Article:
Understanding lifecycle is key to understanding workflow. It lets you know why a certain task is the best thing to do right now, and it lets you know when a step is coming out of order, or when the backup systems you are using are not right.
Lifecycle helps you to create a workflow that has a beginning, middle and end. It lets you create a path your images can travel and lets you understand exactly what you are doing along the way.
There are two areas where understanding lifecycle will help you most. The first is helping you understand the most efficient way to construct a workflow. For instance, the concept of “Ingestion” helps you to understand the set of steps that should be taken the first time you download your images. And it also helps you understand the work order for this sub-group of steps.
Breaking your workflow into lifecycle phases lets you create storage systems that are the most secure - at the lowest cost - for any particular phase. Your undelivered works-in-progress, for instance, need a different kind of backup protection than do images that were shot, delivered and archived years ago.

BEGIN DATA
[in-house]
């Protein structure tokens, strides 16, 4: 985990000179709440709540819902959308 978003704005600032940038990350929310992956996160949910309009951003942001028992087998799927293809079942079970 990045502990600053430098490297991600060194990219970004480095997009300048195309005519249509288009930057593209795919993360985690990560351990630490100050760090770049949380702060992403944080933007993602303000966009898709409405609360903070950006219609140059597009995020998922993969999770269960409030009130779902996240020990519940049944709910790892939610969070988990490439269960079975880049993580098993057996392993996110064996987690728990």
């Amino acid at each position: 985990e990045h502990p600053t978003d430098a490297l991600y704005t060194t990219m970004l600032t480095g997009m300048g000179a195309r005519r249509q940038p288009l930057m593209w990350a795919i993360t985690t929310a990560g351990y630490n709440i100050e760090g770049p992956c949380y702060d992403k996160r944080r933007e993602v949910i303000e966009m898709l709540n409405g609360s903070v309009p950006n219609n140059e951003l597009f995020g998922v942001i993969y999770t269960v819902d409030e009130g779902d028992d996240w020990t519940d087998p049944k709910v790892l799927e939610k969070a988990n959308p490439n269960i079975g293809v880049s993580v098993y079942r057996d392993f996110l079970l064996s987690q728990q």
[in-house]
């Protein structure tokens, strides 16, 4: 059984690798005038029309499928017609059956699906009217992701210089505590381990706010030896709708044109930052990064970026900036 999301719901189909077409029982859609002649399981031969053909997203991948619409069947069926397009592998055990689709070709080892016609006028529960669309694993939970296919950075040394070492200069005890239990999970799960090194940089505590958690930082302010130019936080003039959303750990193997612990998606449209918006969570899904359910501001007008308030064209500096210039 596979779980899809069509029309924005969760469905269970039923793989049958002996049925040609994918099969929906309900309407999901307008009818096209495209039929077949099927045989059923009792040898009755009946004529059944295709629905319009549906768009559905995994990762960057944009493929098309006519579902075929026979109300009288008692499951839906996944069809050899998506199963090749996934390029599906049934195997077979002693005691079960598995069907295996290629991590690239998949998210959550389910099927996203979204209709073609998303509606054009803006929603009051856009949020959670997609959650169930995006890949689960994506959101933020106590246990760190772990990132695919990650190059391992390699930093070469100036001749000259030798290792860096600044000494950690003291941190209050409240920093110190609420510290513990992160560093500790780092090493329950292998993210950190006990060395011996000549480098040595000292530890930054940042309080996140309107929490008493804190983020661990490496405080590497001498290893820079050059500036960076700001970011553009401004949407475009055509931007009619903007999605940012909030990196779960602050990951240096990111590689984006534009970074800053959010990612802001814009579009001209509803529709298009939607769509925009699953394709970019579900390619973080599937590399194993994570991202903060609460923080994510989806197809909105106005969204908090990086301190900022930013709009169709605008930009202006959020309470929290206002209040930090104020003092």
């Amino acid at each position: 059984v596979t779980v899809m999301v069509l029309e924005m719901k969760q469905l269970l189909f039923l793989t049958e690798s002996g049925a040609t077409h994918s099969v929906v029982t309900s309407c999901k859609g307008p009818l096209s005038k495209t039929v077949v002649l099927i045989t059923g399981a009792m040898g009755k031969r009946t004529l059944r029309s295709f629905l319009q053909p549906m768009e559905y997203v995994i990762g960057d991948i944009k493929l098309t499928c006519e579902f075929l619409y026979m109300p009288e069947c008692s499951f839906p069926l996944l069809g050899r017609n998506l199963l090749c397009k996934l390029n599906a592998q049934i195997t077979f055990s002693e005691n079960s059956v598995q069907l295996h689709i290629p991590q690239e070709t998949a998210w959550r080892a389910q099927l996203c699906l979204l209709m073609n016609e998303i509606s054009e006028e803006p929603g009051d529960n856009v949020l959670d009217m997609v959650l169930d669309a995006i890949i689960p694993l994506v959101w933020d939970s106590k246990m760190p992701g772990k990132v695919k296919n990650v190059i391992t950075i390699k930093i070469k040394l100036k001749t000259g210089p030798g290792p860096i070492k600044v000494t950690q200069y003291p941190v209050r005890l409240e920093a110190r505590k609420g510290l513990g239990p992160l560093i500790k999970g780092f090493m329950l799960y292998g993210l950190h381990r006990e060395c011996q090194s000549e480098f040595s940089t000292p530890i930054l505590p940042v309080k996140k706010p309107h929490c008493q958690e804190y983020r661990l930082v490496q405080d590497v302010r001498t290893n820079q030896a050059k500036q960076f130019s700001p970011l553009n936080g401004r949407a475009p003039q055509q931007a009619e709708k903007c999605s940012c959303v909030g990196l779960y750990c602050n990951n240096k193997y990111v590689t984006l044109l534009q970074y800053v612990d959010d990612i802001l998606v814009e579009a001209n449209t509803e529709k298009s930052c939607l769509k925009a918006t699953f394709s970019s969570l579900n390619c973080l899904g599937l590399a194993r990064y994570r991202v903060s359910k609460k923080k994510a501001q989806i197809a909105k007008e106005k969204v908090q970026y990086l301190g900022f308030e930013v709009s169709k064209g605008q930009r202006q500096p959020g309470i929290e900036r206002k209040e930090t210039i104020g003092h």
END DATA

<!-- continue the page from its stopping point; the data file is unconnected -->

Working files typically require the fastest storage in your arsenal, which will also be the most expensive. And protecting these files with off-site storage can be tricky, since media files are generally too large to be easily sent over the internet in bulk. Additionally, works-in-progress often need some kind of versioned backups. If something undesired happens to the original file, you may want to roll back to a previous version.
Archived files, by contrast, can typically be stored on less expensive media. Often, they can be stored on energy-efficient, low-performance drives, since you won’t need to access the files that often. And it’s much easier to protect archived files with inexpensive off-site backup by copying the images to drives and carrying the drives offsite periodically. You can also make use of inexpensive optical media for a disaster recover backup copy.